Is Serendipity Dead? Location-Based Mobile App Roamz Relaunches To Focus On User Intent Instead

When Roamz first launched its social-local-mobile* application, the thing was all about serendipity. That is, it was all about helping users to discover lots of new things that they might not have known about before. Of course, it wasn’t alone — there was a time earlier this year, back in the heady spring days before SXSW, when seemingly every startup was all about serendipity.

Strangely enough, what Roamz found was that users weren’t necessarily looking for brand new experiences every time they stepped out of the house. Instead, they knew what they wanted — kind of — and were just looking for some guidance and some idea of what other people like. So if a user wanted some coffee, they wanted to be shown the best nearby coffee shops, not necessarily where someone got ice cream a few hours ago. (Check out founder Jonathan Barouch’s post Serendipity Isn’t A Use Case for more on this.)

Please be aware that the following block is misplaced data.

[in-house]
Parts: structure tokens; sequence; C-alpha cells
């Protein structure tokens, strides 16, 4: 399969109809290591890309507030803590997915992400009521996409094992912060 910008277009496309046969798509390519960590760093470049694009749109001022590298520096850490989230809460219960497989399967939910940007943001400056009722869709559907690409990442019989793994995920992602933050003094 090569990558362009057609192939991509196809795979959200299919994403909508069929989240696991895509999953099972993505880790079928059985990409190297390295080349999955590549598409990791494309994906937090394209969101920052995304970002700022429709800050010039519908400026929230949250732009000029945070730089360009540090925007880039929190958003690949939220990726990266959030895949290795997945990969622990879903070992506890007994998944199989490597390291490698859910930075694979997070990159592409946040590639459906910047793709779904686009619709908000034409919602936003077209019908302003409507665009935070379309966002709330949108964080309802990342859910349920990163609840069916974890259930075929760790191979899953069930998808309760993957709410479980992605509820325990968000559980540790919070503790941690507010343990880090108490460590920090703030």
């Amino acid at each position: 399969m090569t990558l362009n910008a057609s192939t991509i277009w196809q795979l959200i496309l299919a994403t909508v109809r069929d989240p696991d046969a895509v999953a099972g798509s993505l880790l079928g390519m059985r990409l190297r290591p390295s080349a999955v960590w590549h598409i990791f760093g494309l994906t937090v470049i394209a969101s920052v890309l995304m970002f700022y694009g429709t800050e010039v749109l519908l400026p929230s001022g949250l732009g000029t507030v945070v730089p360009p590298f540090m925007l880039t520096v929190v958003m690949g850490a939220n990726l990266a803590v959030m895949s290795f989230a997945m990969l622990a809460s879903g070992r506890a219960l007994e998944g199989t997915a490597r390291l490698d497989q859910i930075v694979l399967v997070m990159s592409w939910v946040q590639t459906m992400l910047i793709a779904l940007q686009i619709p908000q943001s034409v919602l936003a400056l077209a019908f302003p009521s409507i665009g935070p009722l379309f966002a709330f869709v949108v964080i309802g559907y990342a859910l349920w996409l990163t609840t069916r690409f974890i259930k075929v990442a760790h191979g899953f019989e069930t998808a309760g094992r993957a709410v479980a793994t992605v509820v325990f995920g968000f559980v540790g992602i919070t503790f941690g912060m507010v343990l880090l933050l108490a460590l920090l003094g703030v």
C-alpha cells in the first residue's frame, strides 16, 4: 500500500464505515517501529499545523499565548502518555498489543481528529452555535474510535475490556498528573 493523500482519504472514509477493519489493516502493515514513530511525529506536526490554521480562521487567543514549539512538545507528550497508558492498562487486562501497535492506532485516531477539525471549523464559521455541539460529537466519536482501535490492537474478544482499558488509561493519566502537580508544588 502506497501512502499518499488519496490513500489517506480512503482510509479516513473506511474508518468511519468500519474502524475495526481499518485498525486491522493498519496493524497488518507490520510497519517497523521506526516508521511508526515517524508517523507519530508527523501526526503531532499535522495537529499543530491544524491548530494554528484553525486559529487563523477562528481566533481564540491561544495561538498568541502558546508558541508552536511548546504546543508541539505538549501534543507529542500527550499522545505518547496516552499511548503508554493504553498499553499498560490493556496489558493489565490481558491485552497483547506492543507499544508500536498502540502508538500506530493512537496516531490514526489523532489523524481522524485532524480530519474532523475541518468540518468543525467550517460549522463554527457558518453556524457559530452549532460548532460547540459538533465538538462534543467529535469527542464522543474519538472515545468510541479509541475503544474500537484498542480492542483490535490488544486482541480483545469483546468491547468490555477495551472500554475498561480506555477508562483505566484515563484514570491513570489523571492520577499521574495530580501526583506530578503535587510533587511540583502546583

Users can still use more of the serendipitous features of the Roamz app, especially in crowded areas, but it’s no longer the focus of the app. The new app allows users to select from various different categories of recommendations for things happening nearby. So you want coffee? Boom! Click on the coffee tile and it shows you coffee nearby. You want ice cream? You can check that out too. Click on the tile! Either way, the app will feed in social conversations that are relevant to you and in your neighborhood.

The app now allows you to change your location, so if you’re currently in SOMA (like I am), but headed to the Lower Haight later (like I will be), you can prepare for that with new lists of locations and activities. And you can bookmark certain locations so that you can get a notification the next time you’re around a certain restaurant or bar or venue.

The new Roamz app also simplifies the login process. It used to be that you’d have to connect with Facebook just to get into the app and use it. Well, Roamz got rid of that and now anyone can download and start using the app without pulling in social data from the network.
* Just don’t say “SoLoMo” in front of Anthony Ha.